November 16, 2009
Less physical activity may not be factor in adolescent obesity rates
Decreased physical activity may have little to do with the recent spike in obesity rates among U.S. adolescents, according to researchers at the Johns Hopkins Bloomberg School of Public Health.
Prompted by growing concern that the increase was due to decreased physical activity associated with increased TV viewing time and other sedentary behaviors, researchers examined the patterns and time trends in physical activity and sedentary behaviors among U.S. adolescents based on nationally representative data collected since 1991. The review found signs indicating that the physical activity among adolescents increased while TV viewing decreased in recent years. The results are featured in the Oct. 30 online issue of Obesity Reviews.
“Although only one-third of U.S. adolescents met the recommended levels of physical activity, there is no clear evidence they had become less active over the past decade while the prevalence of obesity continued to rise,” said Youfa Wang, senior author of the study and an associate professor with the Bloomberg School’s Center for Human Nutrition and the Department of International Health. “During the recent decade, U.S. adolescents had greater access to TV, but significantly fewer of them watched TV for three or more hours per day. In addition, daily physical education attendance rates improved along with the use of physical education class in engaging in physical activity. However, there are considerable differences in the patterns by age, sex and ethnicity.”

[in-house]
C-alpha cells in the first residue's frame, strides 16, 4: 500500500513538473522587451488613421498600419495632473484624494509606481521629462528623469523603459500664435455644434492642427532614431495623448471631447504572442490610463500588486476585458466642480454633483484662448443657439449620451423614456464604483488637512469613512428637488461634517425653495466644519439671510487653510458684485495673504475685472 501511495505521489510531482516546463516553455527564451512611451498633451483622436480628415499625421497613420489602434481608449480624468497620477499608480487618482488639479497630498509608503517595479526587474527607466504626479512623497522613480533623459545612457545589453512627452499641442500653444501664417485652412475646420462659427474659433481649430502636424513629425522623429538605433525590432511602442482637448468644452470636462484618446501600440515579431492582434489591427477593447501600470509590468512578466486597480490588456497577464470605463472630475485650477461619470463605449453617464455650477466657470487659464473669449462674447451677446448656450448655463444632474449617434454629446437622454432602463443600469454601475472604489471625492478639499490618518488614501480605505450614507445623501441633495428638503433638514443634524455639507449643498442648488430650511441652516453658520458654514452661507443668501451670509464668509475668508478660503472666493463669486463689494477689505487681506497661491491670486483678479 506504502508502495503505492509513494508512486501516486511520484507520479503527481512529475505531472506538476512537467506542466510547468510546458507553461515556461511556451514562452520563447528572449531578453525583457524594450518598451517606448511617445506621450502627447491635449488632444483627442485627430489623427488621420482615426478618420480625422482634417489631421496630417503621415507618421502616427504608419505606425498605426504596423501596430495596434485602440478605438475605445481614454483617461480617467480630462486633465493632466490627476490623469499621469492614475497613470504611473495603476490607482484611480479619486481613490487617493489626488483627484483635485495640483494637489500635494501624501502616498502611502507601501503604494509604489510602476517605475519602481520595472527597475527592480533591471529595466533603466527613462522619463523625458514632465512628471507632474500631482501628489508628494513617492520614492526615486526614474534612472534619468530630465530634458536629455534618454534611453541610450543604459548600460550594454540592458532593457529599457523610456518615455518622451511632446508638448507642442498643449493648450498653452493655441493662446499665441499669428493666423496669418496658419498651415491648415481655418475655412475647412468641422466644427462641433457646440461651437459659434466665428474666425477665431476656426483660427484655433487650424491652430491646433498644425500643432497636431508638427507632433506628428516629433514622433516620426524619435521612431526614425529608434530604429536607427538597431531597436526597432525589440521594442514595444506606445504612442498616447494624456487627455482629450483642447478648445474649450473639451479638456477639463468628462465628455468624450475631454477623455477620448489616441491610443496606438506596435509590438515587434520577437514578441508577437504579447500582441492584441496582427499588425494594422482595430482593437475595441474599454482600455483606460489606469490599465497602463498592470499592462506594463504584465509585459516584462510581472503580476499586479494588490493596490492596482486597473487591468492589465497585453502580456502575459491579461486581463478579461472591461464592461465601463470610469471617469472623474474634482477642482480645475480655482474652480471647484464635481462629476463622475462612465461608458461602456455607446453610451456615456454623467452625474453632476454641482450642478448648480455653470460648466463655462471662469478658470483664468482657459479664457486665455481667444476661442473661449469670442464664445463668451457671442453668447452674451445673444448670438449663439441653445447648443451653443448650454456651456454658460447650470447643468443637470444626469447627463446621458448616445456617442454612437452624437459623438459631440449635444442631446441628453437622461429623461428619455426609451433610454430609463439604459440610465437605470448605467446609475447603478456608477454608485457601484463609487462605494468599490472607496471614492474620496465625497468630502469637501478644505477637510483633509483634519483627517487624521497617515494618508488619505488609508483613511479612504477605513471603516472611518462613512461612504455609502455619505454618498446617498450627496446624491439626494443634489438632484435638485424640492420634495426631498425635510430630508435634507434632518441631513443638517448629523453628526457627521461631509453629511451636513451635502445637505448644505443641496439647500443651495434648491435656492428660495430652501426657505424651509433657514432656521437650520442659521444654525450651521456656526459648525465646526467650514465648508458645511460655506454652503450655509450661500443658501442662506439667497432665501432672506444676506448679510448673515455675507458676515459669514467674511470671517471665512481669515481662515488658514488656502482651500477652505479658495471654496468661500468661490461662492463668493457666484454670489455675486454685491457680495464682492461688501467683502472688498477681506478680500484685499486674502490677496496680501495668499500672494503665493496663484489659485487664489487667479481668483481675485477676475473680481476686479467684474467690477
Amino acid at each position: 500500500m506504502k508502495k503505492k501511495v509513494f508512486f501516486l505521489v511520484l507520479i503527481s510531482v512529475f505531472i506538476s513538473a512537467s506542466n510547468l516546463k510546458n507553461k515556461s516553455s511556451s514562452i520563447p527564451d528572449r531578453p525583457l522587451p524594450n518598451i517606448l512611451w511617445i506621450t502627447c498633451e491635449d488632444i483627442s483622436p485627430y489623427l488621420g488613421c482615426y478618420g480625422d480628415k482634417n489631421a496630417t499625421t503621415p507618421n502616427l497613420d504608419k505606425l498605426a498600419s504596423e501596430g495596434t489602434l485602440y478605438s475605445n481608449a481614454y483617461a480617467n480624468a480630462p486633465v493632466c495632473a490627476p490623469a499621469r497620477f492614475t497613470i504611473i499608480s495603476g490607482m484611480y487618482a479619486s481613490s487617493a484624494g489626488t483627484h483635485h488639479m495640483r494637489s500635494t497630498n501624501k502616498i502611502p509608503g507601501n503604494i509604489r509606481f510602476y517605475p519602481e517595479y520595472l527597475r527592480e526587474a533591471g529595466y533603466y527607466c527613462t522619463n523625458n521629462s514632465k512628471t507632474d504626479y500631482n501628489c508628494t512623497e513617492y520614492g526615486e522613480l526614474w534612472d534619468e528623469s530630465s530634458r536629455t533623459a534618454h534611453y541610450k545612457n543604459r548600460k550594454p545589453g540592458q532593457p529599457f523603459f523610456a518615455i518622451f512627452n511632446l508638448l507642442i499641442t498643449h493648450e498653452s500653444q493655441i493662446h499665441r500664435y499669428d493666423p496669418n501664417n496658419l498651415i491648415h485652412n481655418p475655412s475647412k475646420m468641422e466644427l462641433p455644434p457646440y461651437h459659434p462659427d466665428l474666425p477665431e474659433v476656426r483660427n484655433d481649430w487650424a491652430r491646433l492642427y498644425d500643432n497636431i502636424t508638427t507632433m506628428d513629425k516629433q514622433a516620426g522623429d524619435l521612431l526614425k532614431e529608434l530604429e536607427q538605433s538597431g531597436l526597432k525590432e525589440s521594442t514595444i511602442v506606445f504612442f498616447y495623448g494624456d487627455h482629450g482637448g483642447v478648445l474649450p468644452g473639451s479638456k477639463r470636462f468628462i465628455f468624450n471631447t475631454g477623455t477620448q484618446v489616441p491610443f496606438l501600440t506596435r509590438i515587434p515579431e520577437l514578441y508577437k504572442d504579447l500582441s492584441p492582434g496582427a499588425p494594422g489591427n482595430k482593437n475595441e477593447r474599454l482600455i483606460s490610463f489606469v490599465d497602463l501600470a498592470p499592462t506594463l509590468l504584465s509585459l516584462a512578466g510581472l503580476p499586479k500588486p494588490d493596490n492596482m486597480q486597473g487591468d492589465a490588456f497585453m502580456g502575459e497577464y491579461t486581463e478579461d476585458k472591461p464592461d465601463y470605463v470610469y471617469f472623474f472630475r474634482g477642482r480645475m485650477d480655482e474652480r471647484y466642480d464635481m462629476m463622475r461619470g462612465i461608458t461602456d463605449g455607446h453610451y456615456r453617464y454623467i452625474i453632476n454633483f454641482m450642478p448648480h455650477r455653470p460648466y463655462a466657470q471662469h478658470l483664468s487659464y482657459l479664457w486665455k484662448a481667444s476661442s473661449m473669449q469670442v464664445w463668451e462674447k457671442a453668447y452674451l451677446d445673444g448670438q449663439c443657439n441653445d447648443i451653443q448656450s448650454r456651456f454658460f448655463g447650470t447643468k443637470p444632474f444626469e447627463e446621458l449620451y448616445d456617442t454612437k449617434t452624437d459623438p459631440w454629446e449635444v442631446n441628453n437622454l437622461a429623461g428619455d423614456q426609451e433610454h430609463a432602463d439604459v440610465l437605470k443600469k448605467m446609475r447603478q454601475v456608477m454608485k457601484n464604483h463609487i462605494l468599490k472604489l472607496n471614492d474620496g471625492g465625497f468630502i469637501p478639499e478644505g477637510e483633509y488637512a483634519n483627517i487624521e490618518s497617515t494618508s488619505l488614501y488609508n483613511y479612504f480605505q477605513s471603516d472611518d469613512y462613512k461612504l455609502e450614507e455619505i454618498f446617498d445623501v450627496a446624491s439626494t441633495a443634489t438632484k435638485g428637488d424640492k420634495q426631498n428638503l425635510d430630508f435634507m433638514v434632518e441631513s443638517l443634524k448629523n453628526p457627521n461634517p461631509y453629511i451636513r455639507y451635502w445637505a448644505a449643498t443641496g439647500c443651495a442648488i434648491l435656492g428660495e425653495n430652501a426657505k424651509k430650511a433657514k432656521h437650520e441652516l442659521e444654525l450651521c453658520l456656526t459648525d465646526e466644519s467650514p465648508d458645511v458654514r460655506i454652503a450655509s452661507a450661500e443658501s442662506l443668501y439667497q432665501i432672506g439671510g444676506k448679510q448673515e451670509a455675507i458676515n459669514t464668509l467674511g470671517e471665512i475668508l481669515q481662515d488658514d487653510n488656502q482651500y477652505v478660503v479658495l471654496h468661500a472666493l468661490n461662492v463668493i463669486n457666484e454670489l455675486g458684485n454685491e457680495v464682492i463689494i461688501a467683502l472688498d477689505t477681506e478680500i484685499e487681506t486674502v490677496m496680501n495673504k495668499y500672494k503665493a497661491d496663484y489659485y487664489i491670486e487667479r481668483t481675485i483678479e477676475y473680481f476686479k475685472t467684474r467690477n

Wang, along with co-authors Shiru Li, former visiting scholar with the Center for Human Nutrition, and Margarita Treuth, adjunct associate professor with the Center for Human Nutrition and a professor with the University of Maryland East Shore, examined findings from the nationally representative Youth Risk Behavior Surveillance surveys from 1991 to 2007. The surveys included U.S. high school students in grades nine through 12 and provided information about their physical activities, including enrollment and participation in physical education in school and sedentary behaviors including screen time. Based on these surveys, researchers examined the patterns and time trends and compared the observed physical activity patterns with the national goals set in Healthy People 2010, a comprehensive agenda for improving the health of all Americans. They found that minority students were less likely to be physically active and more likely to engage in sedentary behaviors than white students. Girls were less active than boys, and decreased physical activity was related to an increase in age.
“The large gaps between the 2007 achievement and the 2010 targets indicate that the goals are unlikely to be achieved by 2010,” Wang said. “Our study suggests that more vigorous efforts are needed to help young Americans engage in adequate regular physical activity and reduce sedentary behaviors, which will help promote good health. In addition, these findings may suggest factors other than physical activity and sedentary behaviors, such as unhealthy eating, may play a more important role to help explain the recent increase in obesity.”
The research was supported in part by research grants from the National Institute of Diabetes and Digestive and Kidney Diseases and the Eunice Kennedy Shriver National Institute of Child Health and Human Development.